Ch.15 Road to Civil War

Slavery was a major cause of the worsening division between the North and South in the period before the Civil War.  The struggle between the North and South turned more hostile, and talk grew of separation and civil war. "If slavery is not wrong, nothing is wrong," Abraham Lincoln wrote in a letter to A.G. Hodges in 1864.  By studying this era of our history, we can better understand the state of racial relations today and develop ways for improving them.

Students will begin by investigating the causes of the Civil War.  They will analyze four major political decisions - the Missouri Compromise, the Compromise of 1850, the Kansas-Nebraska Act, and the Dred Scott Case - to gain a better understanding of how these conflicts eventually turned violent and led to secession by the South.  They will then discuss the Fugitive-Slave Act and the role of slavery in the progression towards war. 

Next, students will discuss the politics of the day by looking at the Lincoln-Douglas debates and the presidential election of 1860.  They will compare and contrast the major candidates for president and understand how Lincoln's election caused the South to declare independence from the United States.  We will also examine the attack on Fort Sumter and the advantages and disadvantages of each side as the war began.  Finally, students will debate whether the Civil War was inevitable, or if it could have been avoided.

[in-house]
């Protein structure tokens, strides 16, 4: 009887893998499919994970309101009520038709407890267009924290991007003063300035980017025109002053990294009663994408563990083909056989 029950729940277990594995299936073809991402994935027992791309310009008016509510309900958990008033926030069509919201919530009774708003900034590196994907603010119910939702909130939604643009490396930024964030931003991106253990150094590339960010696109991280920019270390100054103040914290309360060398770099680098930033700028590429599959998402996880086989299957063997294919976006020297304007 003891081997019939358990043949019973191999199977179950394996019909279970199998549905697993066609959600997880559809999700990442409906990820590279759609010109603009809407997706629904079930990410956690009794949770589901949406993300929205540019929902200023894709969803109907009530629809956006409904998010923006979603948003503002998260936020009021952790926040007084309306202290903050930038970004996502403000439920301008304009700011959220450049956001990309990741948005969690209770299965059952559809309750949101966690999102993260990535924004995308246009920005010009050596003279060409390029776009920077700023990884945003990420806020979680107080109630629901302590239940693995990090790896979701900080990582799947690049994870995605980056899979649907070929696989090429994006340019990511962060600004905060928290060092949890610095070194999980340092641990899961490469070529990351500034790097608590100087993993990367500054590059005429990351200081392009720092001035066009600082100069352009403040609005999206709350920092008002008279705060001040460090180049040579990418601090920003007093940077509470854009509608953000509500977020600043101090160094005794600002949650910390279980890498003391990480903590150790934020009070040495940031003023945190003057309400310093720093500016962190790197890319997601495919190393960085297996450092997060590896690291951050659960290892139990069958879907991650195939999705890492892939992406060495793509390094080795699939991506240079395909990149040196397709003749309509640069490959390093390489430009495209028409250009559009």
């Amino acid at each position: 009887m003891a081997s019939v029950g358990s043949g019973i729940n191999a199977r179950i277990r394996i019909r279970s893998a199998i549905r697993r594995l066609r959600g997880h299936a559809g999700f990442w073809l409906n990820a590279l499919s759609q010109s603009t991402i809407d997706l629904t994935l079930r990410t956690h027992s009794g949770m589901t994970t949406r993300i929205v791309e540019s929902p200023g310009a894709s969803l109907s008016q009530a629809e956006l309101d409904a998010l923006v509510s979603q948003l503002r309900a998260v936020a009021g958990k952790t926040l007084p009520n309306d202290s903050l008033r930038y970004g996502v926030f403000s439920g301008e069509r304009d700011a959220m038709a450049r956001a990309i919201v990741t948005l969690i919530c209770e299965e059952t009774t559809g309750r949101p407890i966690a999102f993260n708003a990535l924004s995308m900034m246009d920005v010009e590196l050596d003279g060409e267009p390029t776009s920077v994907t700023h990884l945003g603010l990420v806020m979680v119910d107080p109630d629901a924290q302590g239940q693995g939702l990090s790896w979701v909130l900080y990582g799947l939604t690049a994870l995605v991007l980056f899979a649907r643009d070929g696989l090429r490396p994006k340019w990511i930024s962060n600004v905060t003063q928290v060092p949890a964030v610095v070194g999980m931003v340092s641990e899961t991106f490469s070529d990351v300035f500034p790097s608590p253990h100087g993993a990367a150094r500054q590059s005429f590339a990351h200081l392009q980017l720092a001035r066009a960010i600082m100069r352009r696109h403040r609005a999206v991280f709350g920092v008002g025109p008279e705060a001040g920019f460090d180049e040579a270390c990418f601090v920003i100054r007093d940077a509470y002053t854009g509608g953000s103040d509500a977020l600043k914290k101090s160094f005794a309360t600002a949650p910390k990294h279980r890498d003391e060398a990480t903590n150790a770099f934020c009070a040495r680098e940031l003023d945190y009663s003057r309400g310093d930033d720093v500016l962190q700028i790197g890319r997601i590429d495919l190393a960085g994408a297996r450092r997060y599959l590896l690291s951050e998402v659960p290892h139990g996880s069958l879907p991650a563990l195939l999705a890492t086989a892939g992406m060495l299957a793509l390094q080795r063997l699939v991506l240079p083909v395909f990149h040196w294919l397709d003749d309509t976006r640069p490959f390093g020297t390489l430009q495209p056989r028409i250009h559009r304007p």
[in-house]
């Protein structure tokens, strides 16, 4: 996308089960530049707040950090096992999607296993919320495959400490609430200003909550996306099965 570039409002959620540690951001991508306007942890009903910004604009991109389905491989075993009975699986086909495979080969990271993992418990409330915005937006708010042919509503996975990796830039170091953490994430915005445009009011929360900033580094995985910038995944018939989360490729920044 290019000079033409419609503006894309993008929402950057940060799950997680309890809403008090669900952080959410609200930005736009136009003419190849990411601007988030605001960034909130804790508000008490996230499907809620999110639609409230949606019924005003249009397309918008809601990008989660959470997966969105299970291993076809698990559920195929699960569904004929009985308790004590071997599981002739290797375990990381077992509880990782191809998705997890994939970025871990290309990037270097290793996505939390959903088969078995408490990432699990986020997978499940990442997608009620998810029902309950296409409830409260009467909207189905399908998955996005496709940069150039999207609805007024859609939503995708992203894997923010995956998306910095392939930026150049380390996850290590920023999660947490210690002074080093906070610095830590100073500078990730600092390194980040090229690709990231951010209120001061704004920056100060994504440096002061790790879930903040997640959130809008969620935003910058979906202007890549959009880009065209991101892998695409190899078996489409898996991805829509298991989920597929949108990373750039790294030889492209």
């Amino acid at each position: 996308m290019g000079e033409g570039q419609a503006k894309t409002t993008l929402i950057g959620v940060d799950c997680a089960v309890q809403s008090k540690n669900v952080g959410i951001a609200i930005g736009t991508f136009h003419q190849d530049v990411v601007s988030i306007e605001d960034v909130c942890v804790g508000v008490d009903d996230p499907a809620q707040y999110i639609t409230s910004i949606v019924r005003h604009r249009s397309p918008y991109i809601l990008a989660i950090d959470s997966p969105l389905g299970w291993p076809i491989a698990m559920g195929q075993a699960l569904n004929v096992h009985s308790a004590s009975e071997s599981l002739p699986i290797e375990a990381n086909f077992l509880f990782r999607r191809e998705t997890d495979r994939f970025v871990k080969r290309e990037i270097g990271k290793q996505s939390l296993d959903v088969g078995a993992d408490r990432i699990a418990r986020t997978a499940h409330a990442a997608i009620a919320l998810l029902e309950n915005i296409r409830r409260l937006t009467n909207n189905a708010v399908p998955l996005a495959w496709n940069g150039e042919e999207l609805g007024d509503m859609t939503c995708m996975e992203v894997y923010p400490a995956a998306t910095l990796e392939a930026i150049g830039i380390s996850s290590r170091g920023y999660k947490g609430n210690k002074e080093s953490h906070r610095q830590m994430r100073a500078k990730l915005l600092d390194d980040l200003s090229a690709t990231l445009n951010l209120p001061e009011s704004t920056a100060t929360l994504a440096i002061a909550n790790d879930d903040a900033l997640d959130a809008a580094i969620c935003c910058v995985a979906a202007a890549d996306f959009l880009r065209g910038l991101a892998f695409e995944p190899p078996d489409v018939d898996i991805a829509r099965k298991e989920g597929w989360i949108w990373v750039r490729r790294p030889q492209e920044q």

This will be a wonderful introduction to Abraham Lincoln before the students visit Springfield in April. 



* Causes and Compromises leading to the Civil War - Completed in class 2/27-3/6
  - Issues = Missouri Compromise, Compromise of 1850, Dred Scott Case, and Secession
  - Students will discuss the viewpoints of the North and South on each topic, and then develop
    compromises while focusing on specific questions.

* "House Divided" Speech - Completed in class Tuesday, 3/12
  - Abraham Lincoln said, "A house divided against itself cannot stand."
    1. What does this quote mean?
    2. Explain how this quote relates to the attitude of the country in the mid-1800s.
 
* Chapter 15 Sections 3+4 Test - Tuesday, 3/19

* Notes from "America: Story of Us" - Completed in class 3/18-3/21
  - Episode 4: Division
  - Episode 5: Civil War

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